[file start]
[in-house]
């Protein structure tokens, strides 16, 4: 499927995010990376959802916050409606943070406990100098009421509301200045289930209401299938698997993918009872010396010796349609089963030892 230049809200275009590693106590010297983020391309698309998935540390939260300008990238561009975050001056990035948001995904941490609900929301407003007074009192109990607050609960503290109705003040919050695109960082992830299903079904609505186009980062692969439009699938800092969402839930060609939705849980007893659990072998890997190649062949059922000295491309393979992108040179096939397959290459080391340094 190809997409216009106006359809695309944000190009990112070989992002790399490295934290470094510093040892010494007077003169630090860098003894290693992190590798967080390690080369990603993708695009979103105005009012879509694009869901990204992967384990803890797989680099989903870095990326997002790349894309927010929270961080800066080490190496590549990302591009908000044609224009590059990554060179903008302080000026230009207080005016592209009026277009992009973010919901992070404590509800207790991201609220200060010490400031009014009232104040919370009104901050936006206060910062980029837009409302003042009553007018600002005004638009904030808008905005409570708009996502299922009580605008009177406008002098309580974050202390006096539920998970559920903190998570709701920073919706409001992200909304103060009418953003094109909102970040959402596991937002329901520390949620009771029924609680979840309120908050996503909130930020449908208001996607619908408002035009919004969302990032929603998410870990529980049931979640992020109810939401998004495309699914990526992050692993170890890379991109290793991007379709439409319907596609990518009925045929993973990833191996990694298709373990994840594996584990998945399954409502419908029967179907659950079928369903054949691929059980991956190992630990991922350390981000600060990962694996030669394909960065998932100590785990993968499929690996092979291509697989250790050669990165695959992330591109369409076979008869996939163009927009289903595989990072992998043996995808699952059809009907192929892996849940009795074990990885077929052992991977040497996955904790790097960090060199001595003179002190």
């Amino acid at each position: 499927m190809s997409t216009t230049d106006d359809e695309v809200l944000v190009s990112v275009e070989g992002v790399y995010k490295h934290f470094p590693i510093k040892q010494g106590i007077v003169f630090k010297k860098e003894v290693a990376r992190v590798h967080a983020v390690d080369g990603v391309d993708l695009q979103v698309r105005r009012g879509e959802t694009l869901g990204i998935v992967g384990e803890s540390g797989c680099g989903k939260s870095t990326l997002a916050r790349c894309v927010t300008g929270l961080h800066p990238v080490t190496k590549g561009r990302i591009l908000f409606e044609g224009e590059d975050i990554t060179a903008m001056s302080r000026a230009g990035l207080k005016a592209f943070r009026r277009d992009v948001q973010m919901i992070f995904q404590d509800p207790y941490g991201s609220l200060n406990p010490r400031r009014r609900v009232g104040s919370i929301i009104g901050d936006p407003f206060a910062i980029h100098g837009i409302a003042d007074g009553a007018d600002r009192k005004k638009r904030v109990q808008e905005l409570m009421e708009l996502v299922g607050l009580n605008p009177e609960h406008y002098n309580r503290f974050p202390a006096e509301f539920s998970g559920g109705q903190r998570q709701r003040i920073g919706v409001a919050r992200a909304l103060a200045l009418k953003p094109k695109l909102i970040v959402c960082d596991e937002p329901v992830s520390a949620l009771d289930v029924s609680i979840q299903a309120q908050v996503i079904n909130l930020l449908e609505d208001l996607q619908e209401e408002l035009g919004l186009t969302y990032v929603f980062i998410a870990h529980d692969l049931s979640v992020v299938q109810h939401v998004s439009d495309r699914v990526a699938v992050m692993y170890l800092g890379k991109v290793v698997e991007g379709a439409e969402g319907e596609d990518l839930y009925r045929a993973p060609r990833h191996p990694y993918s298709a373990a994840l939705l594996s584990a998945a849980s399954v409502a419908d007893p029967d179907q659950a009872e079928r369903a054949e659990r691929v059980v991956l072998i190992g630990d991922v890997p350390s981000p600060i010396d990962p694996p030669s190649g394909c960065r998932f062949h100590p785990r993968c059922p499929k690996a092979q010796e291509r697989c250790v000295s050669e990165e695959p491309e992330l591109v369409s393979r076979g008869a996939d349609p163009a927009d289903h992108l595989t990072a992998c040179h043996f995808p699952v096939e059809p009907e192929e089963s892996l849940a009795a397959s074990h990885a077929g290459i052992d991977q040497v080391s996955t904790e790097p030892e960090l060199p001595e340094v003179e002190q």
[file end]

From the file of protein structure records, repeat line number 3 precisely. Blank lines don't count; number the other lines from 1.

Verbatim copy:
């Amino acid at each position: 499927m190809s997409t216009t230049d106006d359809e695309v809200l944000v190009s990112v275009e070989g992002v790399y995010k490295h934290f470094p590693i510093k040892q010494g106590i007077v003169f630090k010297k860098e003894v290693a990376r992190v590798h967080a983020v390690d080369g990603v391309d993708l695009q979103v698309r105005r009012g879509e959802t694009l869901g990204i998935v992967g384990e803890s540390g797989c680099g989903k939260s870095t990326l997002a916050r790349c894309v927010t300008g929270l961080h800066p990238v080490t190496k590549g561009r990302i591009l908000f409606e044609g224009e590059d975050i990554t060179a903008m001056s302080r000026a230009g990035l207080k005016a592209f943070r009026r277009d992009v948001q973010m919901i992070f995904q404590d509800p207790y941490g991201s609220l200060n406990p010490r400031r009014r609900v009232g104040s919370i929301i009104g901050d936006p407003f206060a910062i980029h100098g837009i409302a003042d007074g009553a007018d600002r009192k005004k638009r904030v109990q808008e905005l409570m009421e708009l996502v299922g607050l009580n605008p009177e609960h406008y002098n309580r503290f974050p202390a006096e509301f539920s998970g559920g109705q903190r998570q709701r003040i920073g919706v409001a919050r992200a909304l103060a200045l009418k953003p094109k695109l909102i970040v959402c960082d596991e937002p329901v992830s520390a949620l009771d289930v029924s609680i979840q299903a309120q908050v996503i079904n909130l930020l449908e609505d208001l996607q619908e209401e408002l035009g919004l186009t969302y990032v929603f980062i998410a870990h529980d692969l049931s979640v992020v299938q109810h939401v998004s439009d495309r699914v990526a699938v992050m692993y170890l800092g890379k991109v290793v698997e991007g379709a439409e969402g319907e596609d990518l839930y009925r045929a993973p060609r990833h191996p990694y993918s298709a373990a994840l939705l594996s584990a998945a849980s399954v409502a419908d007893p029967d179907q659950a009872e079928r369903a054949e659990r691929v059980v991956l072998i190992g630990d991922v890997p350390s981000p600060i010396d990962p694996p030669s190649g394909c960065r998932f062949h100590p785990r993968c059922p499929k690996a092979q010796e291509r697989c250790v000295s050669e990165e695959p491309e992330l591109v369409s393979r076979g008869a996939d349609p163009a927009d289903h992108l595989t990072a992998c040179h043996f995808p699952v096939e059809p009907e192929e089963s892996l849940a009795a397959s074990h990885a077929g290459i052992d991977q040497v080391s996955t904790e790097p030892e960090l060199p001595e340094v003179e002190q």